Tag Archives: local anaesthesia

Hall technique Part 1

The Hall technique is a novel method of managing carious primary molars by cementing preformed metal crowns, also known as stainless steel crowns, over them without local anaesthesia, caries removal or tooth preparation of any kind. Clinical trials have shown the technique to be effective, and acceptable to the majority of children, their parents and clinicians. The Hall technique is NOT, however, an easy, quick fix solution to the problem of the carious primary molar. For success, the Hall technique requires careful case selection, a high level of clinical skill, and excellent patient management. In addition, it must always be provided with a full and effective caries preventive programme. Continue reading

What you need to know about injections/local anaesthesia – Part III

1. Extraction and odontectomy
2. Alveoloplasty and alveolotomy
3. Incision and drainage of abscess
4. Cavity preparation in deeper cavities
5. Pulp procedure
6. Periodontal and gingival surgery
7. Cyst enucleation and marsupialization
8. Removal of small benign growth and salivary stones
9. Relief from denture sore spots

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What you need to know about injections/local anaesthesia – Part II



The neuron is the structural unit of the nervous system. There are 2 basic types of neuron : the sensory and motor neurons

Sensory neurons that are capable of transmitting pain consist of thre major portions : the peripheral process or the dentritic zone which is composed of arborization of free neve endings, the axonal process which transmits the impulses from the dentritic process to the nuclei in the brain and the cell body or soma which provides vital metabolic support to the entire neuron.

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What you need to know about injections/local anaesthesia – Part I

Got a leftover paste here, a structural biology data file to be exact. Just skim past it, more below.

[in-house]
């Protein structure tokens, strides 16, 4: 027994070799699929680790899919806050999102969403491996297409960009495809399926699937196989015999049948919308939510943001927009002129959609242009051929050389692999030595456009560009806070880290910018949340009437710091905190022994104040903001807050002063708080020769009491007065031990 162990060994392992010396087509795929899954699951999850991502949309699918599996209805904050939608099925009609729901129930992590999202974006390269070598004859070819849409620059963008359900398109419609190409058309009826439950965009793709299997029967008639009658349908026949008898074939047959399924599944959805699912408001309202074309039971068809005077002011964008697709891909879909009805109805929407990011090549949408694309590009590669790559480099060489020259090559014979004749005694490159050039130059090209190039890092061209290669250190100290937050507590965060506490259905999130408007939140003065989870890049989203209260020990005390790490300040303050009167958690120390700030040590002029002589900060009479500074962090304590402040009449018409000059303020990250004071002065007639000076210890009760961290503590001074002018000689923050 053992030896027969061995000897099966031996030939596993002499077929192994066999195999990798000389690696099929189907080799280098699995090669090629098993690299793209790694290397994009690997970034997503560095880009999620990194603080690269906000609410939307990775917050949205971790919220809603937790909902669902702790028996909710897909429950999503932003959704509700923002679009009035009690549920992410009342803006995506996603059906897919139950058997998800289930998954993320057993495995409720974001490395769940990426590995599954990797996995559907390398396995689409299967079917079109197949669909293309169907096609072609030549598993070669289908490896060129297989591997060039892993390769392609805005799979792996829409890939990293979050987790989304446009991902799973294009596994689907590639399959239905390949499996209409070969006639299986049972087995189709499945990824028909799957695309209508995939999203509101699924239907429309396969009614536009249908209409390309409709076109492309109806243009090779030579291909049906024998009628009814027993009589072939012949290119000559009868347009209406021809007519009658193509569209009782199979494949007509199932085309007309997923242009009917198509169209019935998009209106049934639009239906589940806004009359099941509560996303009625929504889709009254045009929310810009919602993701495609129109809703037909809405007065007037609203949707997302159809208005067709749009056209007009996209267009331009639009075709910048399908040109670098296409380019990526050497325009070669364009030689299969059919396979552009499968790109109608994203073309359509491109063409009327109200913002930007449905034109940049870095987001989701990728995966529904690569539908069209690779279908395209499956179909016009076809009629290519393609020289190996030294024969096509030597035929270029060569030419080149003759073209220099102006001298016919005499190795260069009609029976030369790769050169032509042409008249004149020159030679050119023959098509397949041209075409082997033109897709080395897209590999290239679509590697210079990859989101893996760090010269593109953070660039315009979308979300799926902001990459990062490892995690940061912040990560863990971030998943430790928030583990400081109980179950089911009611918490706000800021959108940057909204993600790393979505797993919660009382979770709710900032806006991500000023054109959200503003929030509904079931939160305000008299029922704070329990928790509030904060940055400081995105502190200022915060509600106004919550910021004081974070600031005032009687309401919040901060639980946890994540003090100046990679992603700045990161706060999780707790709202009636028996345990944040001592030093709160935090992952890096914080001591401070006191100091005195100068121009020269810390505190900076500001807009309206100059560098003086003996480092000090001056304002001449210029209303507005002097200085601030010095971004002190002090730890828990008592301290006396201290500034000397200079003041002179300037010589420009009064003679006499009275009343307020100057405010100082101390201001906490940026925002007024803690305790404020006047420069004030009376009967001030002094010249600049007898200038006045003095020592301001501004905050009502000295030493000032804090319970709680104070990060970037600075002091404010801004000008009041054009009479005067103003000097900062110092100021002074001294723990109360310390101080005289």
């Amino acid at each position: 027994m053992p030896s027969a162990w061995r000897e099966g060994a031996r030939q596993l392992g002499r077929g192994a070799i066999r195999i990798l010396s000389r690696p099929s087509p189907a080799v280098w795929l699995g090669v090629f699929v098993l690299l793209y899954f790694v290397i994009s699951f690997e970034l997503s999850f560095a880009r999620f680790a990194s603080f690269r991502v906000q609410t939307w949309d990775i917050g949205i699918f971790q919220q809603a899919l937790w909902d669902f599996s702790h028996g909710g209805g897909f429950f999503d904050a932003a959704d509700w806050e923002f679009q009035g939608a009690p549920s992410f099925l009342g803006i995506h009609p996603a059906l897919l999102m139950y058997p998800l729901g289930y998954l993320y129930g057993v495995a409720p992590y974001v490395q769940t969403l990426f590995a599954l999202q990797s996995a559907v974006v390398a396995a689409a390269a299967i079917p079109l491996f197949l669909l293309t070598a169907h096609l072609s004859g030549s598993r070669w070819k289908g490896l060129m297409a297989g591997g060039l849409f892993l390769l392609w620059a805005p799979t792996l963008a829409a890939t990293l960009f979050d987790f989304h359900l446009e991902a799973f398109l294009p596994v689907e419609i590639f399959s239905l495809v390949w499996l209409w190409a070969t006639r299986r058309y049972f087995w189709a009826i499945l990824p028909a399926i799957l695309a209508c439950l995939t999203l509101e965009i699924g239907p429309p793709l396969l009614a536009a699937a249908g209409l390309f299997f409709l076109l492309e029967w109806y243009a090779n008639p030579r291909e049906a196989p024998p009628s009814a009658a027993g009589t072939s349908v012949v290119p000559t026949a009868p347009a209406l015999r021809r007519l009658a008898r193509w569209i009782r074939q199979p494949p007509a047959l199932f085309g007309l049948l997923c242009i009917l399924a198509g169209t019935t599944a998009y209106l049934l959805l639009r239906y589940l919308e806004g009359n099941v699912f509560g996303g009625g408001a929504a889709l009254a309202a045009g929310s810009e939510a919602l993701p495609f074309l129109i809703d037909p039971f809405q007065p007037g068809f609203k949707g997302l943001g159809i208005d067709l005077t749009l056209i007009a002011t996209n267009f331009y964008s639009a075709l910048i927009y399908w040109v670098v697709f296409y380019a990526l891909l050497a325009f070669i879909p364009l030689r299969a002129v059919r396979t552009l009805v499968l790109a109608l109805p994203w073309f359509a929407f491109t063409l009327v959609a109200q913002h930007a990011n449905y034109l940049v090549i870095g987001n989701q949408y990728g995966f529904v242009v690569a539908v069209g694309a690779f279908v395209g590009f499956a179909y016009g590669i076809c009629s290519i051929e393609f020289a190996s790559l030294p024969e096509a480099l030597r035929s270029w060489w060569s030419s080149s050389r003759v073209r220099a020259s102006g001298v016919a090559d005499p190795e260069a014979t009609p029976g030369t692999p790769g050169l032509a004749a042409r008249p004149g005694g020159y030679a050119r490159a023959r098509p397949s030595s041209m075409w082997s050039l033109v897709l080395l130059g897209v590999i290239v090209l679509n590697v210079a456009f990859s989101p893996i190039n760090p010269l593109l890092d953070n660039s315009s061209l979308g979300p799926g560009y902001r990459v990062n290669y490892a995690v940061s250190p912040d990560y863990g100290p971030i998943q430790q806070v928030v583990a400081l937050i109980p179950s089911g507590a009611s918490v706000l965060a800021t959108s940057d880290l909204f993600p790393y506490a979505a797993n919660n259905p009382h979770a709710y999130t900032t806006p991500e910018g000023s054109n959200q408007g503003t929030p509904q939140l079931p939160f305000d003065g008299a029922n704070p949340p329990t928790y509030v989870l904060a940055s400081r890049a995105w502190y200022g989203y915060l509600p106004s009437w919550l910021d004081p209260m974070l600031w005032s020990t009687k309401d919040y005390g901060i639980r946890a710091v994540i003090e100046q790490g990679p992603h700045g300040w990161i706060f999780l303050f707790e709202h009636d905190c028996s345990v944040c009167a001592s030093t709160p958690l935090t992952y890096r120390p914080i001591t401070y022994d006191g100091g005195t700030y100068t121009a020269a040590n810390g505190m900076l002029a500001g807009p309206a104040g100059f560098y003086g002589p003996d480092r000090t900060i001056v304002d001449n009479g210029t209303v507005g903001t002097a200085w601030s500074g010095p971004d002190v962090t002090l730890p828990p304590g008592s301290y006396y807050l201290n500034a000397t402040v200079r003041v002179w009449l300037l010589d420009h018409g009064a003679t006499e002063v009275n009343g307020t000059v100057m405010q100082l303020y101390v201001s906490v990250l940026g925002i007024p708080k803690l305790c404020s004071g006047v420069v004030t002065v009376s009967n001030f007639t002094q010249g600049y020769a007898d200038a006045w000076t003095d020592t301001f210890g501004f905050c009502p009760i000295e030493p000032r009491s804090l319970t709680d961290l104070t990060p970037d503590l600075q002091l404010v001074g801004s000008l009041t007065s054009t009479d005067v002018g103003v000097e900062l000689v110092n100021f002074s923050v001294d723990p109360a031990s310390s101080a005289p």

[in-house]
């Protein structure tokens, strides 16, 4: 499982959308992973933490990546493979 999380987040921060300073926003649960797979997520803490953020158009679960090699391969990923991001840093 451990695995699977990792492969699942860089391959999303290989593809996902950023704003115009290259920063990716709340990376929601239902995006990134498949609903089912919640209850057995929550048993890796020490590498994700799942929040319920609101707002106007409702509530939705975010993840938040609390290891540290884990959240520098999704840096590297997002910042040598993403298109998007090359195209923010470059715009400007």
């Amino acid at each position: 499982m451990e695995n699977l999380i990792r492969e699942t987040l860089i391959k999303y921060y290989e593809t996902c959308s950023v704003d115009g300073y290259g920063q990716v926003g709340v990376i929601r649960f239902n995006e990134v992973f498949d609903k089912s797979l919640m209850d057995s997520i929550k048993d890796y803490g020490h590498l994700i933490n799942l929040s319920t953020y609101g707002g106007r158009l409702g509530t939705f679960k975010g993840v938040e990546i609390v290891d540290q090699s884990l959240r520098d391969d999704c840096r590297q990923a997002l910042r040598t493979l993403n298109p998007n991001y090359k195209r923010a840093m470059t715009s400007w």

• Definition and methods of induction.
• Ideal properties
• History
• Neurophysiology
• Mechanism of action
• Classification
• Pharmacology of the Local Anesthetic agent
• Individual local anesthetic agents
• Pharmacology of the vasoconstrictor
• Indications/ contraindications
• Types of regional anesthesia
• Armamentarium used
• Basic injection technique
• Anatomic considerations
• Types of regional anesthesia
• Various techniques
• Periodontal considerations
• Newer advances
• Selection of LA in medically compromised patients
• Complication

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How Dentist Can Take Your Pain Away?

Although pain is an important motivating factor for patients to visit the dentist, fear of pain is a major reason for delaying dental treatment. This is because dental treatment is often perceived as a painful experience by patients. However, with emphasis on prevention, minimal intervention and modern atraumatic treatment technique, this not necessarily true. Still, the dentist should develop the right attitude, approach and effective communication skills to deal with different types of patients. A caring and sympathetic attitude and gentle handling of patients will itself to a major extent relax them and reduce their anxiety. There are also several methods available to control pain and trauma during restorative treatment.

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